SB 4.22.27

दग्धाशयो मुक्तसमस्ततद्गुणो नैवात्मनो बहिरन्तर्विचष्टे ।
परात्मनोर्यद्व्यवधानं पुरस्तात्स्वप्ने यथा पुरुषस्तद्विनाशे ॥२७॥


dagdhāśayo mukta-samasta-tad-guṇo
naivātmano bahir antar vicaṣṭe
parātmanor yad-vyavadhānaṁ purastāt
svapne yathā puruṣas tad-vināśe


dagdha-asayah—all material desires being burned; mukta—liberated; samasta—all; tat-gunah—qualities in connection with matter; na—not; eva—certainly; atmanah—the soul or the Supersoul; bahiḥ—external; antah—internal; vicaṣṭe—acting; para-ātmanoḥ—of the Supersoul; yat—that; vyavadhānam—difference; purastāt—as it was in the beginning; svapne—in dream; yathā—as; purusah—a person; tat—that; vināśe—being finished.


When a person becomes devoid of all material desires and liberated from all material qualities, he transcends distinctions between actions executed externally and internally. At that time the difference between the soul and the Supersoul, which was existing before self-realization, is annihilated. When a dream is over, there is no longer a distinction between the dream and the dreamer.


As described by Śrīla Rūpa Gosvāmī (anyābhilāṣitā-śūnyam [Cc. Madhya 19.167]), one must be devoid of all material desires. When a person becomes devoid of all material desires, there is no longer need for speculative knowledge or fruitive activities. In that condition it is to be understood that one is free from the material body. The example is already given above—a coconut which is dry is loosened from its outward husk. This is the stage of liberation. As said in Śrīmad-Bhāgavatam (2.10.6), mukti (liberation) means svarūpeṇa vyavasthitiḥ—being situated in one’s own constitutional position. All material desires are present as long as one is in the bodily concept of life, but when one realizes that he is an eternal servant of Kṛṣṇa, his desires are no longer material. A devotee acts in this consciousness. In other words, when material desires in connection with the body are finished, one is actually liberated.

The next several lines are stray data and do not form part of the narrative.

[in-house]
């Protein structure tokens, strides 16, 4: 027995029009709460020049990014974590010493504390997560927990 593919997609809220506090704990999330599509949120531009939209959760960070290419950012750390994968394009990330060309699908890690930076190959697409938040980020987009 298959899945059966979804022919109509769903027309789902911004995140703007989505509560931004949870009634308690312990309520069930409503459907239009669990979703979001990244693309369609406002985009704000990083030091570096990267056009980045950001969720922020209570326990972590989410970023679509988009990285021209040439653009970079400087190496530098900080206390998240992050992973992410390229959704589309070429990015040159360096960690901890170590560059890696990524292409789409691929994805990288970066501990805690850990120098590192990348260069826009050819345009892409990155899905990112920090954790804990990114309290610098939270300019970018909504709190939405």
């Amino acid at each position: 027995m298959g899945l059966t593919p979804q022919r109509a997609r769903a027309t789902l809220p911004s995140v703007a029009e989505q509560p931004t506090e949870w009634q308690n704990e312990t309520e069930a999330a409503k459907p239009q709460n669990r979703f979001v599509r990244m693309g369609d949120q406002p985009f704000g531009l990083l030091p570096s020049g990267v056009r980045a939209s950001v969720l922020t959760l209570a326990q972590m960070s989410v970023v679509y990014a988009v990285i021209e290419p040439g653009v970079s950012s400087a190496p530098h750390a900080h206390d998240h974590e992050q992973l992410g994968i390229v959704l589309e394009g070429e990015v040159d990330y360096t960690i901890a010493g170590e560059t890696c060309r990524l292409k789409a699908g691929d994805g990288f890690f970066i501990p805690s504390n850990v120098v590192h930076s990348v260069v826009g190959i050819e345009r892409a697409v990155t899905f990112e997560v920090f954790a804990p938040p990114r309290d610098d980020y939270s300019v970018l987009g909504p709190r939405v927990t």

When one is liberated from the material qualities, he does not do anything for his personal sense gratification. At that time all activities performed by him are absolute. In the conditioned state there are two kinds of activities. One acts on behalf of the body, and at the same time he acts to become liberated. The devotee, when he is completely free from all material desires or all material qualities, transcends the duality of action for the body and soul. Then the bodily concept of life is completely over. Therefore Śrīla Rūpa Gosvāmī says:

īhā yasya harer dāsye
karmaṇā manasā girā
nikhilāsv apy avasthāsu
jīvan-muktaḥ sa ucyate

When one is completely fixed in the service of the Lord, he is a liberated person in any condition of life. He is called jīvan-muktaḥ, liberated even within this body. In such a liberated condition, there is no distinction between actions for sense gratification and actions for liberation. When one is liberated from the desires of sense gratification, he has no longer to suffer the reactions of lamentation or illusion. Activities performed by the karmīs and jñānīs are subject to lamentation and illusion, but a self-realized liberated person acting only for the Supreme Personality of Godhead experiences none. This is the stage of oneness, or merging into the existence of the Supreme Personality of Godhead. This means that the individual soul, while keeping his individuality, no longer has separate interests. He is fully in the service of the Lord, and he has nothing to do for his personal sense gratification; therefore he sees only the Supreme Personality of Godhead and not himself. His personal interest completely perishes. When a person comes out of a dream, the dream vanishes. While dreaming a person may consider himself a king and see the royal paraphernalia, his soldiers, etc., but when the dream is over, he does not see anything beyond himself. Similarly, a liberated person understands that he is part and parcel of the Supreme Lord acting in accordance with the desire of the Supreme Lord, and as such there is no distinction between himself and the Supreme Lord, although both of them retain their individuality. Nityo nityānāṁ cetanaś cetanānām (Kaṭha Upaniṣad 2.2.13). This is the perfect conception of oneness in relation to the Supersoul and the soul.

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